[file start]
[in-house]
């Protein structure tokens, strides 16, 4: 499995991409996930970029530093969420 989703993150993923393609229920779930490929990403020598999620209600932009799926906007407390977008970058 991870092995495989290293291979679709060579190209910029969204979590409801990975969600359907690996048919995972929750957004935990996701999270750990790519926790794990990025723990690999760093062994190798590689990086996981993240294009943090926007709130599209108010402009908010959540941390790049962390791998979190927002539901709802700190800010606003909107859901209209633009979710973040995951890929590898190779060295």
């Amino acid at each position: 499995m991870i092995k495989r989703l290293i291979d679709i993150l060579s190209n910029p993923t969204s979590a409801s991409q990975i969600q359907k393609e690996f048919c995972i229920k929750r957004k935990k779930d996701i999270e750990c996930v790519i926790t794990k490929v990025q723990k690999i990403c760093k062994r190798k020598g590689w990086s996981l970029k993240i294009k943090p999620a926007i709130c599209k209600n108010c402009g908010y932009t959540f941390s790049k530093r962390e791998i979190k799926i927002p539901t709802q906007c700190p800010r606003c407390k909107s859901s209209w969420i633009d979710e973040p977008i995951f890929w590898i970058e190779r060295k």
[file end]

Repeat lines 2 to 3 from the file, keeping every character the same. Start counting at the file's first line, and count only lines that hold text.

């Protein structure tokens, strides 16, 4: 499995991409996930970029530093969420 989703993150993923393609229920779930490929990403020598999620209600932009799926906007407390977008970058 991870092995495989290293291979679709060579190209910029969204979590409801990975969600359907690996048919995972929750957004935990996701999270750990790519926790794990990025723990690999760093062994190798590689990086996981993240294009943090926007709130599209108010402009908010959540941390790049962390791998979190927002539901709802700190800010606003909107859901209209633009979710973040995951890929590898190779060295």
């Amino acid at each position: 499995m991870i092995k495989r989703l290293i291979d679709i993150l060579s190209n910029p993923t969204s979590a409801s991409q990975i969600q359907k393609e690996f048919c995972i229920k929750r957004k935990k779930d996701i999270e750990c996930v790519i926790t794990k490929v990025q723990k690999i990403c760093k062994r190798k020598g590689w990086s996981l970029k993240i294009k943090p999620a926007i709130c599209k209600n108010c402009g908010y932009t959540f941390s790049k530093r962390e791998i979190k799926i927002p539901t709802q906007c700190p800010r606003c407390k909107s859901s209209w969420i633009d979710e973040p977008i995951f890929w590898i970058e190779r060295k």